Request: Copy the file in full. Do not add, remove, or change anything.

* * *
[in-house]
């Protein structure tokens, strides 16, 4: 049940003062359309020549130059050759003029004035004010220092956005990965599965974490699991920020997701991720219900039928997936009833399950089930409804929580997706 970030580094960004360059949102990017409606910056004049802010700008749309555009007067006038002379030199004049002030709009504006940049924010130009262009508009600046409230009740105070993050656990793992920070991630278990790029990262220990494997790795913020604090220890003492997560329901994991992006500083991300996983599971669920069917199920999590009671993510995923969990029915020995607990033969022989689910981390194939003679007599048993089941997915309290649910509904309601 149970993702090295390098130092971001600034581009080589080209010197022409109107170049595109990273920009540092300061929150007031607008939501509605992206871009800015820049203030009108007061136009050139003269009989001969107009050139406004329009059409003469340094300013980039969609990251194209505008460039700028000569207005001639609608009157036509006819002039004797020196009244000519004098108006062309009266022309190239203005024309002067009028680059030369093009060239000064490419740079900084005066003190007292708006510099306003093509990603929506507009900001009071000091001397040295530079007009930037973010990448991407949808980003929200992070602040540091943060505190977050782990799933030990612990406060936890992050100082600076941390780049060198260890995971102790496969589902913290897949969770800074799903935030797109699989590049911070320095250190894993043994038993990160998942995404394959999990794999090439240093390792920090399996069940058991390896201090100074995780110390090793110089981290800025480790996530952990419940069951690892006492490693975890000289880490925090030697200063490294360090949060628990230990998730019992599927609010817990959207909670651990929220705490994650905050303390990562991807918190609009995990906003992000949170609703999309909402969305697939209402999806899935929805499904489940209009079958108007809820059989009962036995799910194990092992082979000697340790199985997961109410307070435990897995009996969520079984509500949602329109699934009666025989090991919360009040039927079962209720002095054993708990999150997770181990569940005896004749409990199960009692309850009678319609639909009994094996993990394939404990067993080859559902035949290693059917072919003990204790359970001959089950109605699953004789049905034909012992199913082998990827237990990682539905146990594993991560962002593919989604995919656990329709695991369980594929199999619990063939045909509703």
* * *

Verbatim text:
[in-house]
């Protein structure tokens, strides 16, 4: 049940003062359309020549130059050759003029004035004010220092956005990965599965974490699991920020997701991720219900039928997936009833399950089930409804929580997706 970030580094960004360059949102990017409606910056004049802010700008749309555009007067006038002379030199004049002030709009504006940049924010130009262009508009600046409230009740105070993050656990793992920070991630278990790029990262220990494997790795913020604090220890003492997560329901994991992006500083991300996983599971669920069917199920999590009671993510995923969990029915020995607990033969022989689910981390194939003679007599048993089941997915309290649910509904309601 149970993702090295390098130092971001600034581009080589080209010197022409109107170049595109990273920009540092300061929150007031607008939501509605992206871009800015820049203030009108007061136009050139003269009989001969107009050139406004329009059409003469340094300013980039969609990251194209505008460039700028000569207005001639609608009157036509006819002039004797020196009244000519004098108006062309009266022309190239203005024309002067009028680059030369093009060239000064490419740079900084005066003190007292708006510099306003093509990603929506507009900001009071000091001397040295530079007009930037973010990448991407949808980003929200992070602040540091943060505190977050782990799933030990612990406060936890992050100082600076941390780049060198260890995971102790496969589902913290897949969770800074799903935030797109699989590049911070320095250190894993043994038993990160998942995404394959999990794999090439240093390792920090399996069940058991390896201090100074995780110390090793110089981290800025480790996530952990419940069951690892006492490693975890000289880490925090030697200063490294360090949060628990230990998730019992599927609010817990959207909670651990929220705490994650905050303390990562991807918190609009995990906003992000949170609703999309909402969305697939209402999806899935929805499904489940209009079958108007809820059989009962036995799910194990092992082979000697340790199985997961109410307070435990897995009996969520079984509500949602329109699934009666025989090991919360009040039927079962209720002095054993708990999150997770181990569940005896004749409990199960009692309850009678319609639909009994094996993990394939404990067993080859559902035949290693059917072919003990204790359970001959089950109605699953004789049905034909012992199913082998990827237990990682539905146990594993991560962002593919989604995919656990329709695991369980594929199999619990063939045909509703």